Mideast passengers scramble to enter U.S. after judge overturns travel ban

by WorldTribune Staff, February 5, 2017

Thousands of travelers from the Mideast are rushing to enter the United States after a Seattle judge lifted President Donald Trump’s travel ban for citizens from Iran, Iraq, Libya, Somalia, Sudan, Syria and Yemen.

The Trump administration has suspended the ban’s enforcement in compliance with the Feb. 3 order of U.S. District Judge James Robart.

Protesters at John F. Kennedy International Airport in New York. / Getty Images

Trump tweeted: “Because the ban was lifted by a judge, many very bad and dangerous people may be pouring into our country. A terrible decision.”

A federal appeals court on Feb. 5 denied the Justice Department’s request for an immediate reinstatement of Trump’s order.

The Department of Homeland Security no longer was directing airlines to prevent visa-holders affected by Trump’s order from boarding U.S.-bound planes. The agency said it had “suspended any and all actions” related to putting in place Trump’s order.

The State Department said nearly 60,000 visas had been suspended because of Trump’s ban.

“I am very happy that we are going to travel today. Finally, we made it,” Fuad Sharef, an Iraqi with an immigration visa who was prevented from boarding a flight to New York last week, told Reuters. “I didn’t surrender and I fought for my right and other people’s right.”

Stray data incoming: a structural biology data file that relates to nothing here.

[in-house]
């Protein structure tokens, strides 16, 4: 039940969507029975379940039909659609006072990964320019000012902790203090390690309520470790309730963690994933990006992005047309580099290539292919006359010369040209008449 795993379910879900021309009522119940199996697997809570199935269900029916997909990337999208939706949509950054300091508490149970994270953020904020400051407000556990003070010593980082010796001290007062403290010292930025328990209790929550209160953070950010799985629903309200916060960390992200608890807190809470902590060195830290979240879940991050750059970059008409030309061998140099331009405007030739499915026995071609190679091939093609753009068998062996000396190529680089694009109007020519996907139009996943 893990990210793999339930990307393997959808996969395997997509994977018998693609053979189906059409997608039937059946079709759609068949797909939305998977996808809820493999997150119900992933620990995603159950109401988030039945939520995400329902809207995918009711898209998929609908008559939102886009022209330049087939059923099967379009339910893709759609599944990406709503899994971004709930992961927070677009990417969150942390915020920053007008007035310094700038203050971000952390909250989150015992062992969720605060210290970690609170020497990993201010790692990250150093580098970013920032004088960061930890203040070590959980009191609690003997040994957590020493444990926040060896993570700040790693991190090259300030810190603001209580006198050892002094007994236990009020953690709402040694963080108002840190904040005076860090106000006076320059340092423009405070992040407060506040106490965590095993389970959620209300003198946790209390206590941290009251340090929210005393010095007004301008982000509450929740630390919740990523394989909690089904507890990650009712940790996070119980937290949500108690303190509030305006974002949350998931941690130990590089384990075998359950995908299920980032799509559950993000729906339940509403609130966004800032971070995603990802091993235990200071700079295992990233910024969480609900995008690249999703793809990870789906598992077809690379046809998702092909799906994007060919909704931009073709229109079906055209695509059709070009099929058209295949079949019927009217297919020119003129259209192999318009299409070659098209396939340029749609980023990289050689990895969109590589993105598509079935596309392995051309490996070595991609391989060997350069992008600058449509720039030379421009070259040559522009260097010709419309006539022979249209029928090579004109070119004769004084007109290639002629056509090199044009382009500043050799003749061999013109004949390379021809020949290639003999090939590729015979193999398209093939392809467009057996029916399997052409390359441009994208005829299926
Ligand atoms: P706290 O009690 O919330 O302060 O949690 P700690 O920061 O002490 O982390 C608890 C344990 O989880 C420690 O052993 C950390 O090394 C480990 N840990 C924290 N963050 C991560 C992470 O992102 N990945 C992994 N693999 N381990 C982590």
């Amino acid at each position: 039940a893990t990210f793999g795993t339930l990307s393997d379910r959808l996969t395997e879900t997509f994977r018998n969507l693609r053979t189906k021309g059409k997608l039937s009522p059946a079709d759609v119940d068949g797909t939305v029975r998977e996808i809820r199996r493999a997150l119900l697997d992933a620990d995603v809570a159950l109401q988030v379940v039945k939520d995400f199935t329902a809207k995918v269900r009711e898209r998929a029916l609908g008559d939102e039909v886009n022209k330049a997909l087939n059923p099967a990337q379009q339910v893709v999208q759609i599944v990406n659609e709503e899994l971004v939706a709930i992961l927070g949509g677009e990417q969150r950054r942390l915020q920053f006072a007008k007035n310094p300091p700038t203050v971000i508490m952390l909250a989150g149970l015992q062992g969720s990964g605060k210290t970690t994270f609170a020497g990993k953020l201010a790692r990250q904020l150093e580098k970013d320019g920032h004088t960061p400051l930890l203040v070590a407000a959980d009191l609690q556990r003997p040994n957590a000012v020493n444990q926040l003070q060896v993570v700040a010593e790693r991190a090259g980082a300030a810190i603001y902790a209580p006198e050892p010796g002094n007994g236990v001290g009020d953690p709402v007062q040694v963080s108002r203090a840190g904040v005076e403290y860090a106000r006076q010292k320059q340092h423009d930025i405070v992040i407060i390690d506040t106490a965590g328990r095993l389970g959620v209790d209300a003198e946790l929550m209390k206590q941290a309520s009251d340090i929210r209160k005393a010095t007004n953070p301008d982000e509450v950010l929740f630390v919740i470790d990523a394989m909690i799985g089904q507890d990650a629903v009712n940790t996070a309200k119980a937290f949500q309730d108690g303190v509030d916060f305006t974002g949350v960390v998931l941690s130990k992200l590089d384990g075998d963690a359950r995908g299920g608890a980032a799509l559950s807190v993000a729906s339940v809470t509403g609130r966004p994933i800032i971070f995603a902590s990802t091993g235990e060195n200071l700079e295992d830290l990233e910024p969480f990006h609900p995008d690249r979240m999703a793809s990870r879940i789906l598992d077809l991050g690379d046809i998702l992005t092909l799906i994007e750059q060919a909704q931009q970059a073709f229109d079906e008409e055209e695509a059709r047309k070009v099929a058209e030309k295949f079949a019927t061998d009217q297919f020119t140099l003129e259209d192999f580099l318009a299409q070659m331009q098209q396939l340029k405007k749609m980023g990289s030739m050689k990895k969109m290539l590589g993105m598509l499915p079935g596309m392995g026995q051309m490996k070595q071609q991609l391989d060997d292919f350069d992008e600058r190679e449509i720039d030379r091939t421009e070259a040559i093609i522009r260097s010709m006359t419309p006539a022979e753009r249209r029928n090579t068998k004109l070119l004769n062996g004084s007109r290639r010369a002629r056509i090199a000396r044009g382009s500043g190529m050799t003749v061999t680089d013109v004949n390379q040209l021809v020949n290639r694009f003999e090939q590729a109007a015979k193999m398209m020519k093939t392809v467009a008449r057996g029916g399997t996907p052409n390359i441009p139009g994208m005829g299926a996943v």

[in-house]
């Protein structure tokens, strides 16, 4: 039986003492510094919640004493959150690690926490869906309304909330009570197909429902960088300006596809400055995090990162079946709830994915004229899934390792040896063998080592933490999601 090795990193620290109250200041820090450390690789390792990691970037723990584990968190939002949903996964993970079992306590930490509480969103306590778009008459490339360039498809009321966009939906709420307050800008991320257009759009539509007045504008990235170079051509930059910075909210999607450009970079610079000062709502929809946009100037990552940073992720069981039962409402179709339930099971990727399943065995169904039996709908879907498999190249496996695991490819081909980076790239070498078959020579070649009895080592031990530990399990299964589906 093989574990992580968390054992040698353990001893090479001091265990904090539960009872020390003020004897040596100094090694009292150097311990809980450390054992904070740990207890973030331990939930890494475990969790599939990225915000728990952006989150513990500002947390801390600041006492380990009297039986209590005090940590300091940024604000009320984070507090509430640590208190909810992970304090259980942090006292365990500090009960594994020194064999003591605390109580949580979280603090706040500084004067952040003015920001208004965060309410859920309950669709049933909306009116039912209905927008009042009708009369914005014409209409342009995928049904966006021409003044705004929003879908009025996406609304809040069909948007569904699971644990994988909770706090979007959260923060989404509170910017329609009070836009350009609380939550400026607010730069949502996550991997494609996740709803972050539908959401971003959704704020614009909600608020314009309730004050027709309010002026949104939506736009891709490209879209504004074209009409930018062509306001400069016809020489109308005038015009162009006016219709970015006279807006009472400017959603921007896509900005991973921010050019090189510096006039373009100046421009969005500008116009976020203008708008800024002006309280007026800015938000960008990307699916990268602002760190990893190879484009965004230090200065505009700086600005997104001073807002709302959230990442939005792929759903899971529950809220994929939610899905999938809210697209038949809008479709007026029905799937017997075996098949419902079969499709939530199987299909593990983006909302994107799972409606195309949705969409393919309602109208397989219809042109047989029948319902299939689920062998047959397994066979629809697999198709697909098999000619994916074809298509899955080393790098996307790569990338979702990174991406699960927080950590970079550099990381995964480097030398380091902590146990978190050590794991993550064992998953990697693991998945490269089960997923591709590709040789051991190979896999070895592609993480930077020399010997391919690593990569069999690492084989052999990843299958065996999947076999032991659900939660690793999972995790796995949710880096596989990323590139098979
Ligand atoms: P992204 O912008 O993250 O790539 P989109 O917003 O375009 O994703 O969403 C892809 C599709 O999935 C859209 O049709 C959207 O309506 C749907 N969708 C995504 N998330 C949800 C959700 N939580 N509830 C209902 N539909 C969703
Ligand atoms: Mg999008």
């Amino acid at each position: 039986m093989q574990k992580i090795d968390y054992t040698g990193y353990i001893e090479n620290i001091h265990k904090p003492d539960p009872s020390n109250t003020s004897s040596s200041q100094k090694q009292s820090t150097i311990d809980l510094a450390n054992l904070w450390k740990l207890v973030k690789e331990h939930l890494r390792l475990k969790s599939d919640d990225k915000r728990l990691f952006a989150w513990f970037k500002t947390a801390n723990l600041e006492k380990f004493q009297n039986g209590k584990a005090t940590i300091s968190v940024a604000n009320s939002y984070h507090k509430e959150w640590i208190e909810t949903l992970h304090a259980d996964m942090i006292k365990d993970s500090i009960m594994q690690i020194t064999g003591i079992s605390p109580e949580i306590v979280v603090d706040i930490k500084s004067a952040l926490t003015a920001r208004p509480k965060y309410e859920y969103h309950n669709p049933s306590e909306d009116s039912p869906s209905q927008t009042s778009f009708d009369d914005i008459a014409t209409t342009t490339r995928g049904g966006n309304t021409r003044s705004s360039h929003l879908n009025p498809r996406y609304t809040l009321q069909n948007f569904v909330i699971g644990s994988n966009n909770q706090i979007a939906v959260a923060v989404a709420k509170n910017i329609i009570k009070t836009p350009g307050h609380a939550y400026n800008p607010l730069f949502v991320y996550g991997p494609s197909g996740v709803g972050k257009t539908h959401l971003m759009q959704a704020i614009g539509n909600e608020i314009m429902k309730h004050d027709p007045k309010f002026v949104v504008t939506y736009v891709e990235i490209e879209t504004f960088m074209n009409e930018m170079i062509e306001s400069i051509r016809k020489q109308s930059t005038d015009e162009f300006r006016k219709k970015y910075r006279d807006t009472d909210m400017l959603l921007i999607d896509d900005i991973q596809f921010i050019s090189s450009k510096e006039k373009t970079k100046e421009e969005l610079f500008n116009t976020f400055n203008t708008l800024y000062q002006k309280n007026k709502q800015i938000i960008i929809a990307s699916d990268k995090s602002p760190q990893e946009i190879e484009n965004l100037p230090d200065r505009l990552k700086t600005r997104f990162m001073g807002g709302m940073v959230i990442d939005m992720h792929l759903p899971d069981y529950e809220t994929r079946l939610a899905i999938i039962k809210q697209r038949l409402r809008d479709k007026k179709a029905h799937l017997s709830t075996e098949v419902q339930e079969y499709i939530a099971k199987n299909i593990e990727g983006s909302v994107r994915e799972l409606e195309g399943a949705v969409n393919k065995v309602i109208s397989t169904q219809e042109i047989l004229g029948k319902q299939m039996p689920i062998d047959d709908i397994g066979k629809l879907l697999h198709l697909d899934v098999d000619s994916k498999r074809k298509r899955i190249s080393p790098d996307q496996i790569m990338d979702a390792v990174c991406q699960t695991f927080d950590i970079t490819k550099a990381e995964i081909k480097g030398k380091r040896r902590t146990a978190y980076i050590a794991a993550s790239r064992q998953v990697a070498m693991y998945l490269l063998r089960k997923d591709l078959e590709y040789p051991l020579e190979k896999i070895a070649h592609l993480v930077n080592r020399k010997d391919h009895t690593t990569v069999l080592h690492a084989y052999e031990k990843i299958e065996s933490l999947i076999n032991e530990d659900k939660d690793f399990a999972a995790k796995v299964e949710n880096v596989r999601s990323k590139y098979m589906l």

Sharef told said he and his family were to fly from Erbil, the capital of the Kurdish region of northern Iraq, to Istanbul and then to New York, before arriving at their final destination in Nashville.

On Feb. 4, a group of immigration lawyers were offering services to passengers arriving at New York’s John F. Kennedy International Airport, Reuters reported.

“This is an instance where people could really slip through the cracks and get detained and nobody would know,” said John Biancamano, an attorney volunteering his services.

At Dulles International Airport outside Washington, volunteer lawyers were helping travelers and monitoring how visa holders and permanent residents were being treated as they arrived.

Iraqi refugee Nizar al-Qassab told Reuters in Lebanon that if Trump’s order “really has been frozen, I thank God, because my wife and children should have been in America by now.”

He said his family had been due to travel to the United States for resettlement on Jan. 31. The trip was canceled two days before that and he was now waiting for a phone call from UN officials overseeing their case. “It’s in God’s hands,” he said.